4. Calculate the whole of income cap amount, determine the lesser of the caps, and indicate the

Note: You must show all your workings and may refer to the tables on paragraph 42-270 in your Master Tax Guide.

Task 9 – Capital Gains

Christine is a married resident taxpayer with no dependants. The following has been taken from her taxation records.

Private Residence

  • Private residence purchased in March 1998 for $300,000.
  • Christine currently lives in the house and its market value as at 30 June 2018 is $900,000.

Rental Property in Cairns

  • Purchased on 7/8/89 for $150,000 (the property was built in 1971).
  • Exchanged contracts for the sale of this property on 30 June 2018 for $850,000.
  • Settlement of the sale was finalised on 12 October
  • Legal expenses on purchase $4,000 paid August
  • Stamp duty on purchase $2,500 paid August
  • Additional room added to property paid for on 1 July 2013 for $20,000.
  • Landscaping to the property paid for on 1 July 2005 for $2,000.
  • Legal expenses on sale $5,000 paid June
  • Real estate agents commission on sale $4,500 paid June


  • Dragon Ltd shares sold on 11 February 2018 for $20,000, purchased on 1 May 1985 for $8,000.
  • Raider Ltd shares sold on 20 April 2018 for $11,000, purchased on 1 July 2006 for $10,000.
  • Eel Ltd shares sold on 2 August 2017 for $120,000, purchased 1 May 2006 for $30,000.
  • Tiger Ltd shares sold on 30 June 2018 for $40,000, purchased on 1 April 2018 for $16,000.

Other information

  • Christine has capital losses carried forward from the previous year of $8,000.
  • Rental income from her Cairns property from 1 July 2017 to date of sale $12,000.
  • Total allowable deductions in respect of this rental income for the year ended 30 June 2018 was $15,800 (including capital write off 5% x $20,000 = $500).


  • Calculate the net capital gain for Christine for the year ended 30 June 2018 by using the CGT method that provides the best outcome for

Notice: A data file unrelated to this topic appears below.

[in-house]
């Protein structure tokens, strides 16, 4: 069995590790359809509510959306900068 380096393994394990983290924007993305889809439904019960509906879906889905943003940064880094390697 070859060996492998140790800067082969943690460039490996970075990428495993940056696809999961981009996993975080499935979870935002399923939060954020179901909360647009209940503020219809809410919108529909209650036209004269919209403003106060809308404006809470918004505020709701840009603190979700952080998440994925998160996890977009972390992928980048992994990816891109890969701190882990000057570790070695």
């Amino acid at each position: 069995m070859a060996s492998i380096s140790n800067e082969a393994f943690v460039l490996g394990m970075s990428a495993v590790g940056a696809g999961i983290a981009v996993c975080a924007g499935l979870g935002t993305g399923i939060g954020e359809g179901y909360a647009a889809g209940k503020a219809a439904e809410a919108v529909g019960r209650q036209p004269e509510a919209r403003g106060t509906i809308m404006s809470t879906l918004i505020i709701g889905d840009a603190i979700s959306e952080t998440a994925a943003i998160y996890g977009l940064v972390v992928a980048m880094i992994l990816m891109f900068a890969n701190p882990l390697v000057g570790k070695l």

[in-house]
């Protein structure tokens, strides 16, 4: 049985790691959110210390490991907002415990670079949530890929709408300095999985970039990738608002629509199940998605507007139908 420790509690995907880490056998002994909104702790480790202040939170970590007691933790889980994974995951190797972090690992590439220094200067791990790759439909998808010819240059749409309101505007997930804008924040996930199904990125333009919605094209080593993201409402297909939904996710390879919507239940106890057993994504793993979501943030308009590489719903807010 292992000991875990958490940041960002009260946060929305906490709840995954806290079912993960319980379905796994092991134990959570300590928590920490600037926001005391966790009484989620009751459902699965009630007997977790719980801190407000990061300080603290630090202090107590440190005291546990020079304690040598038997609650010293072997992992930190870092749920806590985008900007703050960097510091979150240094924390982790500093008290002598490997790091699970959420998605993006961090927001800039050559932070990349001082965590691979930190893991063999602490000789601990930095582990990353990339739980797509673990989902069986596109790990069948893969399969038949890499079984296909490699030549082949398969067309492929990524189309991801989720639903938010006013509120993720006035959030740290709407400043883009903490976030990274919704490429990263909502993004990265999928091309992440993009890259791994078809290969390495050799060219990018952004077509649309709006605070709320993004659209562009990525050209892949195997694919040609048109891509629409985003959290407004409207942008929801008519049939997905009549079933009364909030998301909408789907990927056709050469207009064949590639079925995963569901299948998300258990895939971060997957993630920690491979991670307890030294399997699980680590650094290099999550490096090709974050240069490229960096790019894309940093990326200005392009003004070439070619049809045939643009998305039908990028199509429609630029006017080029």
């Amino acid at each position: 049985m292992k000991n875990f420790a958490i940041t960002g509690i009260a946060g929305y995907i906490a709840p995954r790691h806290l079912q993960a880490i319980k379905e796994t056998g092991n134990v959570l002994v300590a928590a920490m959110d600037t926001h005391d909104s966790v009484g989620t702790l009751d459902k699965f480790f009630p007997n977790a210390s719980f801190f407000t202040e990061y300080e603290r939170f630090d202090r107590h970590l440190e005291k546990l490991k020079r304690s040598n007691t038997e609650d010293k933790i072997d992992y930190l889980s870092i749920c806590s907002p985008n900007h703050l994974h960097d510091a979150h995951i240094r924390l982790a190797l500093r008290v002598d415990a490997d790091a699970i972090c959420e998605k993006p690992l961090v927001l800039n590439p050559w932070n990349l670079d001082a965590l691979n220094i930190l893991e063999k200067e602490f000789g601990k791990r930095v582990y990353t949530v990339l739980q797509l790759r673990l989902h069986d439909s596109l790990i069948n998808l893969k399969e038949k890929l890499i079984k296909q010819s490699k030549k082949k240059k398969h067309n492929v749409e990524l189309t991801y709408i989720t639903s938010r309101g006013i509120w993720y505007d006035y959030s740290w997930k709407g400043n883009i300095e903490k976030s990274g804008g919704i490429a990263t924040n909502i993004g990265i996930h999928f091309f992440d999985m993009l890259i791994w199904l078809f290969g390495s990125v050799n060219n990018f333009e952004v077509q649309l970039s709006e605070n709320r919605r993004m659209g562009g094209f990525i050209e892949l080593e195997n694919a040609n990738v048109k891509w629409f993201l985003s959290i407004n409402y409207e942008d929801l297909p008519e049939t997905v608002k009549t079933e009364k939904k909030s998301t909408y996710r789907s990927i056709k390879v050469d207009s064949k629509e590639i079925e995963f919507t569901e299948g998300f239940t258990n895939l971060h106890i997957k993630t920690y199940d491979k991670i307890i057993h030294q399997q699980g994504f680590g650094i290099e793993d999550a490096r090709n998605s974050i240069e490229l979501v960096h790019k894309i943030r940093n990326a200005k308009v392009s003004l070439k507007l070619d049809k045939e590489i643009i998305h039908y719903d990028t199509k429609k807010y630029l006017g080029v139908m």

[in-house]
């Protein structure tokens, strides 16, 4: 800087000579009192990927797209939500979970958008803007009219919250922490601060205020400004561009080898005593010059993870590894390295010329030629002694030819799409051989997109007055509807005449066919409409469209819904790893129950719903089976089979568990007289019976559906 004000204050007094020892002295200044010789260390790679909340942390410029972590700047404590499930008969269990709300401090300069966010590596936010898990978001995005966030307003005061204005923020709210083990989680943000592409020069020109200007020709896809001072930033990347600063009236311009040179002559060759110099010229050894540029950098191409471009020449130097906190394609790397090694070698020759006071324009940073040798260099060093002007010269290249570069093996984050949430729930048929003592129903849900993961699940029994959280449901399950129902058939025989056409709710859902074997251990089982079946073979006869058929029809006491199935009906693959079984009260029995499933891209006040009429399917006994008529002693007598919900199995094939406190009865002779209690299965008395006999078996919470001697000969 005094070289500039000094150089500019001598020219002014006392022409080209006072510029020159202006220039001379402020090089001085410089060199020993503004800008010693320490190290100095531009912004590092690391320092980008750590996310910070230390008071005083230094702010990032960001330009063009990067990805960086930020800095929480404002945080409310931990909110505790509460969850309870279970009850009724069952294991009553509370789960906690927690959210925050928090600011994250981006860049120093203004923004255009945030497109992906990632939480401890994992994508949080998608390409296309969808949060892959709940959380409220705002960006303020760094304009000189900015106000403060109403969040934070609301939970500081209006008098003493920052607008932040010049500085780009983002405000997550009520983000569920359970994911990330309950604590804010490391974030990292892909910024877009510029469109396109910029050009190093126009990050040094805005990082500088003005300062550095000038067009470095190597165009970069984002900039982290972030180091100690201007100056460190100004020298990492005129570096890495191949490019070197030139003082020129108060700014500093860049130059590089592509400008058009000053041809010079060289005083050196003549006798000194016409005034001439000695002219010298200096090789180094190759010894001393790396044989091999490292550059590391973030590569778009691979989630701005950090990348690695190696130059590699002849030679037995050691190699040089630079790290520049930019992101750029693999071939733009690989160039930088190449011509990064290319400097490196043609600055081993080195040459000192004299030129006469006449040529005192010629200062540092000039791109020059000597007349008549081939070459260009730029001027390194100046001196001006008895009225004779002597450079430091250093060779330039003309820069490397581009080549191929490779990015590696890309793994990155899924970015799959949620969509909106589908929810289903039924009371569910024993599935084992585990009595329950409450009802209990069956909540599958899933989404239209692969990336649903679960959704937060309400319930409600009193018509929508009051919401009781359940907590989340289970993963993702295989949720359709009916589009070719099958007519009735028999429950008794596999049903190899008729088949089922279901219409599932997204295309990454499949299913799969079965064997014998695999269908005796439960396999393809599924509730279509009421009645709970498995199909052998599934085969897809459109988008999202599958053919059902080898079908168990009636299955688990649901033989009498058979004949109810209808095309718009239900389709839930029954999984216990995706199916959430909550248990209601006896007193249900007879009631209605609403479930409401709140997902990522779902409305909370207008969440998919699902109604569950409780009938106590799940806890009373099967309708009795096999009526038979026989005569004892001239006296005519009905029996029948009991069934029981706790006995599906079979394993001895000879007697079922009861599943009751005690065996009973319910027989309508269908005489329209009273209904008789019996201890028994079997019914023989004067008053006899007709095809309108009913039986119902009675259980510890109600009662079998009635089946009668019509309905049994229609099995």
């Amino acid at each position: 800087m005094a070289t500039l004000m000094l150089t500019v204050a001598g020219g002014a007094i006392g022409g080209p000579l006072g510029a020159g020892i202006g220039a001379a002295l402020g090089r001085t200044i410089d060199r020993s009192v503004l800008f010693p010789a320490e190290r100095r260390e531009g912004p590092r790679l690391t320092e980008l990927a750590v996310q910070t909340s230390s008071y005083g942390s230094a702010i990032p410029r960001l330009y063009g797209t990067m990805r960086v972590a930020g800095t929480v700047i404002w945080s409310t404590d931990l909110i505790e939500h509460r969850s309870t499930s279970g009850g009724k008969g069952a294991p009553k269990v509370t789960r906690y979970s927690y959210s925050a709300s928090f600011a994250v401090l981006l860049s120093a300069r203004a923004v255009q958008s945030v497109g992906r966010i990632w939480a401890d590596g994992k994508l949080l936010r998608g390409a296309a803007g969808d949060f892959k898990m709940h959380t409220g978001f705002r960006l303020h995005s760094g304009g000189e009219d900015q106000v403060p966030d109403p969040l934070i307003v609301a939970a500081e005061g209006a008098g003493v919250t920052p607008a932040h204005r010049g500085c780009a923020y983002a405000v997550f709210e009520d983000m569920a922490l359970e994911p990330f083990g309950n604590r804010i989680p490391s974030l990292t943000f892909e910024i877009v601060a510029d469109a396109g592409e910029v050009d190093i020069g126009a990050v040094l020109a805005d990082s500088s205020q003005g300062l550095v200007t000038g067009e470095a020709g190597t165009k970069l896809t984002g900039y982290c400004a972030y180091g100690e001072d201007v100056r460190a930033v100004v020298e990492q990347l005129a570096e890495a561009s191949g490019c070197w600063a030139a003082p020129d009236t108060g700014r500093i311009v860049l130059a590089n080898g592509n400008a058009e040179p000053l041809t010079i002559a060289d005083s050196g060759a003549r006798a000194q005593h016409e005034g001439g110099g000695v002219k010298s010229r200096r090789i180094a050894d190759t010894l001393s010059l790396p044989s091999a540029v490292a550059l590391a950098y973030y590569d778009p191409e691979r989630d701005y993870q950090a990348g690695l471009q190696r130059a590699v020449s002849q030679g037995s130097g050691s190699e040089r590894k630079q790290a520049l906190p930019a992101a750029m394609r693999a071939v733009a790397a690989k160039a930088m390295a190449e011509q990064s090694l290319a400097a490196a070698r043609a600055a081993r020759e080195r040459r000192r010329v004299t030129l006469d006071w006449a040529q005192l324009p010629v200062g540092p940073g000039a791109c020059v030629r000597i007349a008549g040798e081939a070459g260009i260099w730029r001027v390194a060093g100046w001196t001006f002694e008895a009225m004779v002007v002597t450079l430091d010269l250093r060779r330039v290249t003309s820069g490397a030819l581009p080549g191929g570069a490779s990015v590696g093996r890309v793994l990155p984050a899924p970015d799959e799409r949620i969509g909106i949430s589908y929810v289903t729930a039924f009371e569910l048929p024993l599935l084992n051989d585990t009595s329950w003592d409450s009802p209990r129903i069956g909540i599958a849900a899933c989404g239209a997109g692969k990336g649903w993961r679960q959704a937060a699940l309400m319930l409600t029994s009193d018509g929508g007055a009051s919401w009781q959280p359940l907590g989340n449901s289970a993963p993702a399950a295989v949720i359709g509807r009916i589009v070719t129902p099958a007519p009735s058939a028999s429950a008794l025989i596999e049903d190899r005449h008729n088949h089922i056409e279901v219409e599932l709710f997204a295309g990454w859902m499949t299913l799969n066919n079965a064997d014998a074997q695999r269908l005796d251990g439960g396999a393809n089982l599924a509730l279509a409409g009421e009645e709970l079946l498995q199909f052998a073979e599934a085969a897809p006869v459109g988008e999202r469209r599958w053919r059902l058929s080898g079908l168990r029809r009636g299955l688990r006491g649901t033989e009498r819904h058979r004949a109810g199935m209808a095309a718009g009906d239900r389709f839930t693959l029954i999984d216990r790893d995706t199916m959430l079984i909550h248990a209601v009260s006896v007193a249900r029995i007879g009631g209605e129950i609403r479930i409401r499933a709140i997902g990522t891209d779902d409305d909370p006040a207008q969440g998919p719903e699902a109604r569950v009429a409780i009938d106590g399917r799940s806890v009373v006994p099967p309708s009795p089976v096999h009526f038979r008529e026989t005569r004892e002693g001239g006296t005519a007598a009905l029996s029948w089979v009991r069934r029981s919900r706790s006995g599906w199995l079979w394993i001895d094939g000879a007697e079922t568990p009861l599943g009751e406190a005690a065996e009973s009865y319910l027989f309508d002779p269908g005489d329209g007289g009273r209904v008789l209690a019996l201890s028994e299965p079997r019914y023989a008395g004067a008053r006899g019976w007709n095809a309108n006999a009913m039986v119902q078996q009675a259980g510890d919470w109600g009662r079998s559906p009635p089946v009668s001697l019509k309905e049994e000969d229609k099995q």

• Calculate the taxable income of Christine for the year ended 30 June 2018.

Task 10 – Depreciation

Liz operates a small restaurant. She does not wish to take advantage of the small business concessions and her business is registered for GST.

Assets that Liz had acquired post 10 May 2006 and held at 1 July 2018 were shown in the Fixed Assets Register below:

Asset Cost ($) Adjustable Value 1/7/18 Effective Life (years) Depreciation Method
Carpets 19,000 1,600 4 Diminishing Value
Freezer 9,000 950 3 Diminishing Value
Curtains 13,000 1,800 5 Prime Cost
Furniture 8,000 900 7 Diminishing Value
Coffee Machine 6,000 1,000 7 Prime Cost
Oven 7,500 800 6 Diminishing Value
Hot water service 4,000 1,300 8 Diminishing Value

Liz had also commenced the use of a low value pool on 1 July 2008. The pool balance as at 1 July 2018 was $4,100.

Liz places all eligible assets into the Low Value Pool.

During the year, Liz purchased the following new depreciable assets. The purchase price of the assets included GST.

Asset Purchase Price ($) Including GST Date of Purchase Effective Life (years)
Refrigerator 990 1/9/17 6
Notebook Computer 1,089 1/4/18 5
Cash Register 3,300 1/5/18 7


  • Calculate the deduction for decline in value available to Liz in respect of the year ended 30 June
  • Calculate the value of the low value pool as at 30 June